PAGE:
Evolutionary implications of nucleotide sequence relatedness between Alnus nepalensis and Alnus glutinosa and also between corresponding Frankia microsymbionts

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  • Plant and Soil 254: 219227, 2003. 2003 Kluwer Academic Publishers. Printed in the Netherlands. 219

    Evolutionary implications of nucleotide sequence relatedness betweenAlnus nepalensis and Alnus glutinosa and also between correspondingFrankia microsymbionts

    Rajani Varghese, Vineeta Singh Chauhan & Arvind Kumar MisraMolecular Genetics Laboratory, Department of Botany, North-Eastern Hill University, Shillong 793 022, India.1Corresponding author

    Received 19 July 2002. Accepted in revised form 20 August 2002

    Key words: Alnus nepalensis, Frankia, evolution, Phylogeny

    Abstract

    Frankia DNAs were isolated directly from root nodules of Alnus nepalensis and Alnus nitida collected from variousnatural sites in India. For comparison, a nodule sample from Alnus glutinosa was also collected from Tuebingen,Germany. Nucleotide sequence analyses of amplified 16S23S ITS region revealed that one of the microsymbiontsfrom Alnus nepalensis was closely related to the microsymbiont from Alnus glutinosa. A similar exercise on thehost was also carried out. It was found that one sample of Alnus nepalensis was closely related to Alnus glutinosasequence from Europe. Since both Frankia and the host sequences studied revealed proximity between Alnusglutinosa and Alnus nepalensis, it is hypothesised that the common progenitor of all the alders first entered into anassociation with Frankia, and the symbiotic association has evolved since.

    Introduction

    Alnus, commonly known as alder, belongs to thefamily Betulaceae comprising of six genera (Alnus,Betula, Carpinus, Corylus, Ostrya and Ostrypsis)(Lawrence, 1967) and about 130 species (Chen etal., 1999). Of these six genera, only Alnus is repor-ted to symbiotically associate with the actinomyceteFrankia. Forty-seven species of Alnus have been iden-tified so far (Baker and Schwintzer, 1990) and onlytwo of them (nepalensis and nitida) are found in India.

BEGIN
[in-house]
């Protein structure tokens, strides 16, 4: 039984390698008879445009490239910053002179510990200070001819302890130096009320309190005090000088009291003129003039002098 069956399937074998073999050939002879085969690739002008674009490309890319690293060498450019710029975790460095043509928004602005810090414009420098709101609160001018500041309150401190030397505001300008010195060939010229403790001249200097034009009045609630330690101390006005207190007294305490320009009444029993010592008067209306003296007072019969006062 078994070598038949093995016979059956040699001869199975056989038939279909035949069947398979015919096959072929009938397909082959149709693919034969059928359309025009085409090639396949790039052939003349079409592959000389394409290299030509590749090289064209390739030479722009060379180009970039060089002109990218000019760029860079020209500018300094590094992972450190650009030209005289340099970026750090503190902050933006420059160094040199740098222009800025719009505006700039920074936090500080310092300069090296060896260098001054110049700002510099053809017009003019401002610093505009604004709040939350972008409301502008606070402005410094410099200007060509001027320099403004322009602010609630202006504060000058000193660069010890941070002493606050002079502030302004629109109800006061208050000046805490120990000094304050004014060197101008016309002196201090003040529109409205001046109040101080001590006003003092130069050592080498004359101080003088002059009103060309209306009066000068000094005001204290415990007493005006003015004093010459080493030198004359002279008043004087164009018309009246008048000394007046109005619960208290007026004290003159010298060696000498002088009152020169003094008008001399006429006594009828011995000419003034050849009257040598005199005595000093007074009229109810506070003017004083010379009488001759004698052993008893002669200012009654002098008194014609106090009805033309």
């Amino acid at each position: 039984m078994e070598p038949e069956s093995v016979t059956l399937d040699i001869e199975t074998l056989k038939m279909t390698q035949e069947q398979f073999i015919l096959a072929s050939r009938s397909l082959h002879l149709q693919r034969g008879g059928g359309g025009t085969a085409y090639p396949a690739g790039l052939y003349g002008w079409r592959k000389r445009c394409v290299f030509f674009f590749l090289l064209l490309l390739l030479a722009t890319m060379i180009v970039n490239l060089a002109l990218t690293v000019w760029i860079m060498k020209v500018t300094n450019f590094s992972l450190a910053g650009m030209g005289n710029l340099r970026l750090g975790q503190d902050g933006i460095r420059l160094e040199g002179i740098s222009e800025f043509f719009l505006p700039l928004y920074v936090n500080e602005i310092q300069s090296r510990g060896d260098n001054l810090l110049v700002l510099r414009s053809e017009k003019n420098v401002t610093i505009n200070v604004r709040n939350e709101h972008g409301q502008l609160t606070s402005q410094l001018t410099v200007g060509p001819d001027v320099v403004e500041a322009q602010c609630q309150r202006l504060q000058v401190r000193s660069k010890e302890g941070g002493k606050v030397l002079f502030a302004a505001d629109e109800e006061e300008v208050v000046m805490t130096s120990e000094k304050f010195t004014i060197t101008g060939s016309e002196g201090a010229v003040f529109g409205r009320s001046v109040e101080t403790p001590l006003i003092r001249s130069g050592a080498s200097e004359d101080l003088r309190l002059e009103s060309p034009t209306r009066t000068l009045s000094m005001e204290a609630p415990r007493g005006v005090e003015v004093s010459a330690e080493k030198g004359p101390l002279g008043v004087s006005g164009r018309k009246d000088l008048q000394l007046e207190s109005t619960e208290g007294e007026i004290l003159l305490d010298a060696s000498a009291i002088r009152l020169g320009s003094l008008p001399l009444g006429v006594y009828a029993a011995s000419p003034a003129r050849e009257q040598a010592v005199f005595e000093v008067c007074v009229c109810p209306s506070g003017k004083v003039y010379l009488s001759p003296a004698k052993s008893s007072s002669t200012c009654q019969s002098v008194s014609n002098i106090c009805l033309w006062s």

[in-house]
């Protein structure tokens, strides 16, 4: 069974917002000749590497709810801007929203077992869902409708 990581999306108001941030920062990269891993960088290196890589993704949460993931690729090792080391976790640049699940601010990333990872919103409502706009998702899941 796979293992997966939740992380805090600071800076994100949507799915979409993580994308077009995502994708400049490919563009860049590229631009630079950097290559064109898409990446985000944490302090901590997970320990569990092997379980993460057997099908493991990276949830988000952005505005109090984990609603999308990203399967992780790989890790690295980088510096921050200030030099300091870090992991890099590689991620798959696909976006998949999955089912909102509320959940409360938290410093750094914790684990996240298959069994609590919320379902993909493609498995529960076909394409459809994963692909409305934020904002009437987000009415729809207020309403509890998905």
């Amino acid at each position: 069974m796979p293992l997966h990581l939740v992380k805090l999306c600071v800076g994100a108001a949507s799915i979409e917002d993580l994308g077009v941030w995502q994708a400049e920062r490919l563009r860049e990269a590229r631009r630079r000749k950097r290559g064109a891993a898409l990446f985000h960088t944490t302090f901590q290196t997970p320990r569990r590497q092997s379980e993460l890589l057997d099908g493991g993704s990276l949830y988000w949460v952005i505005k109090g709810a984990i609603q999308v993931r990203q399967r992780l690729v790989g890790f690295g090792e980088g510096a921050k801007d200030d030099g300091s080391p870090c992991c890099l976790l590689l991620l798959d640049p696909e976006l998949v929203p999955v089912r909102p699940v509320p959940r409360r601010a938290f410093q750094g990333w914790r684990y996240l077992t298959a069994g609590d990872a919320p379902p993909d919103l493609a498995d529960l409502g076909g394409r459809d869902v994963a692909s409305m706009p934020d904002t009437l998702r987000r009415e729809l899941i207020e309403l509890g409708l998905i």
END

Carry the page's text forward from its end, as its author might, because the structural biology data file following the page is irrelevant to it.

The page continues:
It was hypothesised that if the progenitor of genusAlnus had entered into an association with Frankiaprior to diversification, the evolutionary pattern ofFrankia and alders should have some similarity. Thatmeans that the two species of Alnus showing closeproximity to each other should harbour closely relatedFrankia strains as well. The phylogenetic informationgenerated for alders and Frankia was therefore used todetermine if this was true.

    E-mail: arvindkmisra@nehu.ac.in

    Earlier investigations had shown genetic diversityin strains of Frankia isolated from nodules of Alnusnepalensis growing in India (Ganesh et al., 1994). Thepresent work was initiated to investigate the differ-ences at molecular level among some Frankia strainspresent in the nodules of Indian alders. Further, toestablish the relationship between Frankia found inIndia and that found in Europe, a comparison was alsomade between Indian frankiae with one strain presentin the nodules of Alnus glutinosa from Europe. Weisolated Frankia DNAs from field-collected nodulesand sequenced amplified ribosomal DNA sequencesto establish molecular diversity and phylogenetic re-lationship.

    To reconstruct phylogenetic relationships betweenthe alder hosts, we used sequences of the 18S28SInternally Transcribed Spacer (ITS) region, primarilybecause earlier workers had emphasised the utility ofthis region for inferring phylogenetic relationships atlower taxonomic levels (Chen et al., 1999; Savardet al., 1993). One hundred trees of Alnus nepalensiswere investigated and a lot of variability was detec-

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    ted on the basis of PCR-RFLP studies (Chauhan andMisra, 2002). Consequently, taking PCR-RFLP as amolecular criterion (Verghese and Misra, 2000) wechose three trees for the purpose of comparing withAlnus glutinosa. The 18S28S ITS region for thesethree samples was sequenced, aligned with the se-quences of other members of Betulaceae and analysedfor phylogenetic inference.

    Materials and Methods

    Sample collection